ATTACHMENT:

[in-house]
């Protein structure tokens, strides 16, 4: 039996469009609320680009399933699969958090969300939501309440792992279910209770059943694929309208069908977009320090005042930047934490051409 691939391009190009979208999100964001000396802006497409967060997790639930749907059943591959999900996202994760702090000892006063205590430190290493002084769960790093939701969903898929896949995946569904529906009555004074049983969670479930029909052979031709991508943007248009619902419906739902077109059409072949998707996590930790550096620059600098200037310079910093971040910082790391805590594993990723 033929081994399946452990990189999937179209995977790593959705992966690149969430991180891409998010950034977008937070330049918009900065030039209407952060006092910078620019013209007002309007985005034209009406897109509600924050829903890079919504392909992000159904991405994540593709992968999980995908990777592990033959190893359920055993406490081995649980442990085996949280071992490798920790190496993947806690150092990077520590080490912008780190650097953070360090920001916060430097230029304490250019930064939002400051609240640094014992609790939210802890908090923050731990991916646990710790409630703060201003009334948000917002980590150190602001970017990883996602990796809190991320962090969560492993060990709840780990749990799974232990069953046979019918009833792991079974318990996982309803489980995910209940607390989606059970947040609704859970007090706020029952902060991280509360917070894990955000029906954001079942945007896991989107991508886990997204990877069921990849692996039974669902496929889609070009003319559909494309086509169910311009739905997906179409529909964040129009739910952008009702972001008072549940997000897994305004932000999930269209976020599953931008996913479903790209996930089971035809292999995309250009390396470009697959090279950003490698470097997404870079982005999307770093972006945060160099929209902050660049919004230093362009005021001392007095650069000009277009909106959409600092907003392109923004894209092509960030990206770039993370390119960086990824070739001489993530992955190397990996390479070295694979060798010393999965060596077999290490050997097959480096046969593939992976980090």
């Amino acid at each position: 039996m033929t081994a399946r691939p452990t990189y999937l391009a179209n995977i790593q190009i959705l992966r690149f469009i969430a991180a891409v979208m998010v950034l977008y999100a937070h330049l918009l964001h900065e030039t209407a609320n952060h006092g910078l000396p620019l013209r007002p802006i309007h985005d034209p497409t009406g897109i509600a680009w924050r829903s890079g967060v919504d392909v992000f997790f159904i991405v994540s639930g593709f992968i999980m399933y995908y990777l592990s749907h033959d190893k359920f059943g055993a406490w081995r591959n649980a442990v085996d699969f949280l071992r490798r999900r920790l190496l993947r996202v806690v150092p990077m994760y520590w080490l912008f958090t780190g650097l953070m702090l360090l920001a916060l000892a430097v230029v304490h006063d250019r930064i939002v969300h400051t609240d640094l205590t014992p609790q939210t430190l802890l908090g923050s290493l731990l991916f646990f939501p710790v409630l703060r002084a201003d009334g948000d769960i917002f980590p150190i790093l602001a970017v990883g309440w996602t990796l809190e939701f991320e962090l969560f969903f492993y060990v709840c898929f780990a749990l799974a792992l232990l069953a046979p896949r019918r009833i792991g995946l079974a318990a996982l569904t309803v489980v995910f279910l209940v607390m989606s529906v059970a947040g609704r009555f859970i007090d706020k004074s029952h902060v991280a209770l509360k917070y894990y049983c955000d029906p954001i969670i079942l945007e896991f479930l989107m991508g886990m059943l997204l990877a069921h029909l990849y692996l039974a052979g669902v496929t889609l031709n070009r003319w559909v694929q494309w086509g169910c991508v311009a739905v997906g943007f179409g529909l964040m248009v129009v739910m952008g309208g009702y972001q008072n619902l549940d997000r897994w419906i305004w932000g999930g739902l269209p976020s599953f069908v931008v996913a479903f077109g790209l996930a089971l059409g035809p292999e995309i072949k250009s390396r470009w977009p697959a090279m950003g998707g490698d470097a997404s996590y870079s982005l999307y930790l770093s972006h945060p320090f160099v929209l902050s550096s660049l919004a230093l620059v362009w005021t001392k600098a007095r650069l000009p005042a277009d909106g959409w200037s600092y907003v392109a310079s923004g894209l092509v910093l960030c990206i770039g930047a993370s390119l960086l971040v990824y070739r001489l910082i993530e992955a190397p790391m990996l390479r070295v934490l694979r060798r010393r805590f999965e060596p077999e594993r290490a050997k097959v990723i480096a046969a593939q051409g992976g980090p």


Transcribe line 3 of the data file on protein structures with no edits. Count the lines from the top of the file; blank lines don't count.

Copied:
């Amino acid at each position: 039996m033929t081994a399946r691939p452990t990189y999937l391009a179209n995977i790593q190009i959705l992966r690149f469009i969430a991180a891409v979208m998010v950034l977008y999100a937070h330049l918009l964001h900065e030039t209407a609320n952060h006092g910078l000396p620019l013209r007002p802006i309007h985005d034209p497409t009406g897109i509600a680009w924050r829903s890079g967060v919504d392909v992000f997790f159904i991405v994540s639930g593709f992968i999980m399933y995908y990777l592990s749907h033959d190893k359920f059943g055993a406490w081995r591959n649980a442990v085996d699969f949280l071992r490798r999900r920790l190496l993947r996202v806690v150092p990077m994760y520590w080490l912008f958090t780190g650097l953070m702090l360090l920001a916060l000892a430097v230029v304490h006063d250019r930064i939002v969300h400051t609240d640094l205590t014992p609790q939210t430190l802890l908090g923050s290493l731990l991916f646990f939501p710790v409630l703060r002084a201003d009334g948000d769960i917002f980590p150190i790093l602001a970017v990883g309440w996602t990796l809190e939701f991320e962090l969560f969903f492993y060990v709840c898929f780990a749990l799974a792992l232990l069953a046979p896949r019918r009833i792991g995946l079974a318990a996982l569904t309803v489980v995910f279910l209940v607390m989606s529906v059970a947040g609704r009555f859970i007090d706020k004074s029952h902060v991280a209770l509360k917070y894990y049983c955000d029906p954001i969670i079942l945007e896991f479930l989107m991508g886990m059943l997204l990877a069921h029909l990849y692996l039974a052979g669902v496929t889609l031709n070009r003319w559909v694929q494309w086509g169910c991508v311009a739905v997906g943007f179409g529909l964040m248009v129009v739910m952008g309208g009702y972001q008072n619902l549940d997000r897994w419906i305004w932000g999930g739902l269209p976020s599953f069908v931008v996913a479903f077109g790209l996930a089971l059409g035809p292999e995309i072949k250009s390396r470009w977009p697959a090279m950003g998707g490698d470097a997404s996590y870079s982005l999307y930790l770093s972006h945060p320090f160099v929209l902050s550096s660049l919004a230093l620059v362009w005021t001392k600098a007095r650069l000009p005042a277009d909106g959409w200037s600092y907003v392109a310079s923004g894209l092509v910093l960030c990206i770039g930047a993370s390119l960086l971040v990824y070739r001489l910082i993530e992955a190397p790391m990996l390479r070295v934490l694979r060798r010393r805590f999965e060596p077999e594993r290490a050997k097959v990723i480096a046969a593939q051409g992976g980090p």